Unemployment in the United States has fallen below 8 percent for the first time since Barack Obama became president in January 2009. The new figures suggest that unemployment in September fell 8.1 to 7.8 percent.
Jubilation in the Obama campaign? Hardly, but, surely, relief, and, definitely, consolation for the president after all the brutal criticism of his performance during the Denver debate last Wednesday.
“Never has such a strong political hand been so needlessly, carelessly, calamitously thrown away,” wrote historian and Columbia University professor Simon Schama on the Daily Beast.
On the Republican side, joy is mixed with relief and new hope. Columnists like George Will, David Brooks, and Charles Krauthammer lined up in their praise for Mitt Romney’s effort. The Romney campaign has undoubtedly new wind in its sails. But will it last? And is there enough time in campaign for Romney to reinvent itself in the eyes of voters?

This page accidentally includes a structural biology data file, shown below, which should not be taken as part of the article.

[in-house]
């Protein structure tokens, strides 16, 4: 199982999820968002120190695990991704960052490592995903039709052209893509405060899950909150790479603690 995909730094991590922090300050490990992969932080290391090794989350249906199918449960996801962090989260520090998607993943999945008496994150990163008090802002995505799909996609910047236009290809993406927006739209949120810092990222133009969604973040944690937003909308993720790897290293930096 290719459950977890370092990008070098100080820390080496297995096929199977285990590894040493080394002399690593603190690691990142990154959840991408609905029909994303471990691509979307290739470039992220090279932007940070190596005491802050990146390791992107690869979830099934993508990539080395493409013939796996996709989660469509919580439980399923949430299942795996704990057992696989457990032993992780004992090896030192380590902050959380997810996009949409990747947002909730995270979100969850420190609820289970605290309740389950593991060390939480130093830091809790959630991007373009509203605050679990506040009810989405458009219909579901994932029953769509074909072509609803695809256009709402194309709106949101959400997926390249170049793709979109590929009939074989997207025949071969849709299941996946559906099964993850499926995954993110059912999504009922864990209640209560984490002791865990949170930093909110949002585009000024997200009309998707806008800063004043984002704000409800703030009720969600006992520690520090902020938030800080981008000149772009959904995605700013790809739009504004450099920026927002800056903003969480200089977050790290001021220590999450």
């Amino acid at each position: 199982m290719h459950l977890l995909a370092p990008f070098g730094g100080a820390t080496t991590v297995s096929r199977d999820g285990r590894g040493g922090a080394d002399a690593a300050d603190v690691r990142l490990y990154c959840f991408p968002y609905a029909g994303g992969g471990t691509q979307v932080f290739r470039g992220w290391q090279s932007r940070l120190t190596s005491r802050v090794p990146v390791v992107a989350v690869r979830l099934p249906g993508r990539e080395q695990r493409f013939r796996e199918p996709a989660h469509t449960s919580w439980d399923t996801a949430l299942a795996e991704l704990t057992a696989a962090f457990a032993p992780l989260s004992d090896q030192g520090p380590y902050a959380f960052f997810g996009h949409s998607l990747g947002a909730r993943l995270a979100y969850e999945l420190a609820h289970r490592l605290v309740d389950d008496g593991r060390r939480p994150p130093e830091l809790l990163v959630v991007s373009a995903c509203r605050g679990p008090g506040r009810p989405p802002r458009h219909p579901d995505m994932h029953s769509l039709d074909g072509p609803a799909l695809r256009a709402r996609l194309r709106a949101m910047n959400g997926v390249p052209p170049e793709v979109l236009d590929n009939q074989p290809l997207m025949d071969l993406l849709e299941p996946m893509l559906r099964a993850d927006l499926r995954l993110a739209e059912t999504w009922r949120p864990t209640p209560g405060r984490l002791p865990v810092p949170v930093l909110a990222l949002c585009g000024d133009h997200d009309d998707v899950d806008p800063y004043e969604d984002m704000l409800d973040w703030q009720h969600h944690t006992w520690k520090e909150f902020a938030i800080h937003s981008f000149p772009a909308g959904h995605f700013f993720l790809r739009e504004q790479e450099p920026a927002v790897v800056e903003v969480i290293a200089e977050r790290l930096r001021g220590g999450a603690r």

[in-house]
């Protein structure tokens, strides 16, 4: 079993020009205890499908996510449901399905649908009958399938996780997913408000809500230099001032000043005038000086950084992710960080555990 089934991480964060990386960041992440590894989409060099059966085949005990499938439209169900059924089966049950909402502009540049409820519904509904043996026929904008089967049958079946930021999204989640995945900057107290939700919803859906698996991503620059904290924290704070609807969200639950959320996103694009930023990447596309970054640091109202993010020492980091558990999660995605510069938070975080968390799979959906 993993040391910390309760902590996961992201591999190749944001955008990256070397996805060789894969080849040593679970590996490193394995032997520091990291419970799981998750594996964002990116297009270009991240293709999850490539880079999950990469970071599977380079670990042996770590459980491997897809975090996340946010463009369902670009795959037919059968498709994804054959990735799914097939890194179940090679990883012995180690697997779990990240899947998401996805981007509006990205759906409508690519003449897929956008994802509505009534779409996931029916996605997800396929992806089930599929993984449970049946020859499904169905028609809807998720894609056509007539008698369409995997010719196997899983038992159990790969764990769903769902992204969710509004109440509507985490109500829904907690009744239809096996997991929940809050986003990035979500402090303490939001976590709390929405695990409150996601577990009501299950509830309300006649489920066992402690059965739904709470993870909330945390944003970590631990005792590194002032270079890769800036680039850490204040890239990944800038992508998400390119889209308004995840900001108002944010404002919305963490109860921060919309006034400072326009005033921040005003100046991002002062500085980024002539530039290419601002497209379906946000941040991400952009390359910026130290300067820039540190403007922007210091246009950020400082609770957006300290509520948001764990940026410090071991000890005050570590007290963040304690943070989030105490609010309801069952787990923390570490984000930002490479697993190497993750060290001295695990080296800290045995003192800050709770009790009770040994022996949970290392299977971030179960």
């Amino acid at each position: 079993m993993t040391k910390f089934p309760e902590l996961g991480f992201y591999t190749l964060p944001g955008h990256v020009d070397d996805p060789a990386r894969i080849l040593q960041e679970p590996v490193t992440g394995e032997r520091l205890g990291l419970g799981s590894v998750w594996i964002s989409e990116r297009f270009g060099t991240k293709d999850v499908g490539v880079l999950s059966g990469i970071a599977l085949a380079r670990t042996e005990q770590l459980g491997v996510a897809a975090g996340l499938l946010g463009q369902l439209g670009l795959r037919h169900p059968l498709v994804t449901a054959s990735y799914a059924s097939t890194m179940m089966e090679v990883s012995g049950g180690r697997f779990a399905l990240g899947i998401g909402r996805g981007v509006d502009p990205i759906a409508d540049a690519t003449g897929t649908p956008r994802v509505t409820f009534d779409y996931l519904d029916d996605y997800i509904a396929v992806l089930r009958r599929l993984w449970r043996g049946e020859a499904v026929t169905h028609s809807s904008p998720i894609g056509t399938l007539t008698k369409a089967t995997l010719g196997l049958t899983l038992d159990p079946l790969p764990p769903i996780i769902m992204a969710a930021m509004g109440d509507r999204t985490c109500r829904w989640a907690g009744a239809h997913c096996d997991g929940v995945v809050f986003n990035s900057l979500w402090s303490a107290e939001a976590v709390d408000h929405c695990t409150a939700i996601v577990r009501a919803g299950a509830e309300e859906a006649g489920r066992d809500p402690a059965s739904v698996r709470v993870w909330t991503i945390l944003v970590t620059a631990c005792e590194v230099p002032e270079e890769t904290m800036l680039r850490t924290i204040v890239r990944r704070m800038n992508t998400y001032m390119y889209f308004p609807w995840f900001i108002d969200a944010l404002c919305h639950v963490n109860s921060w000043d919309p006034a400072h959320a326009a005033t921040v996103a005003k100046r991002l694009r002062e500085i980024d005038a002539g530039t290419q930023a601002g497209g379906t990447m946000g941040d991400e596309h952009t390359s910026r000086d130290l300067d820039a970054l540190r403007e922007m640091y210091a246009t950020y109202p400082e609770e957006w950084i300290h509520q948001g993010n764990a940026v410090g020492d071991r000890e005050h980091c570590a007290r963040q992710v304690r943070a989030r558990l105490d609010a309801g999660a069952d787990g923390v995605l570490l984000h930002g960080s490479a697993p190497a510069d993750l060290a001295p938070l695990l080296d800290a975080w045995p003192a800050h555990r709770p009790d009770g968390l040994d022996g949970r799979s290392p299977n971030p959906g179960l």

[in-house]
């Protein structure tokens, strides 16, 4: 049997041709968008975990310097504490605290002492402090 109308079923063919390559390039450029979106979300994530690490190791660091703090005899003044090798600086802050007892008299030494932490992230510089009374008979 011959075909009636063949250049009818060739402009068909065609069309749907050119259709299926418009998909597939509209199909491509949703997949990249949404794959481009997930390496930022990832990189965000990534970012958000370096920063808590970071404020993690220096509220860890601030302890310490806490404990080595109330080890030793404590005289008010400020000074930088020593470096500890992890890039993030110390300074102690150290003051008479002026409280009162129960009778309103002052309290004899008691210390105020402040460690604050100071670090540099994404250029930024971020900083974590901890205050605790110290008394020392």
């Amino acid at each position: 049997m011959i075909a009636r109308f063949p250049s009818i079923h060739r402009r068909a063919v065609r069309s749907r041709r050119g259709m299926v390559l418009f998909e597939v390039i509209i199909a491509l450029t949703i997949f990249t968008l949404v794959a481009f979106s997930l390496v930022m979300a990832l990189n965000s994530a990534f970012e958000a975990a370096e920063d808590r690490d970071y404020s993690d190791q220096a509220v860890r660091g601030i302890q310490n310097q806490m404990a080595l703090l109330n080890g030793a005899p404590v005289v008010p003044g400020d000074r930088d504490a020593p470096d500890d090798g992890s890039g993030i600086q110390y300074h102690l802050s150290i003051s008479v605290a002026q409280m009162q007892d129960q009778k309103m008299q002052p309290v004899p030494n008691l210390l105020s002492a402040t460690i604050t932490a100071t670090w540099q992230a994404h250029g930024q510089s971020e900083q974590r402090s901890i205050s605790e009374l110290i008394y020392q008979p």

Obama campaign will of course make every effort to prevent this from happening. Counterattacks are already underway zeroing in on the question: who is really Mitt Romney — the candidate who moved steadily to the right during the Republican primary election campaign, or the new, “moderate Mitt”, the Massachusetts Governor who worked with Democrats and passed Romneycare?
The Democrats have plenty of ammunition. Just look at Jonathan Cohn’s blog at The New Republic!
In the remaining three debates, on 11 October between Joe Biden and Paul Ryan and on 16 and 23 October between Obama and Romney, we will certainly see a very different president than Wednesday. He, with the help of Biden, must now go on the offensive, because we have a new race.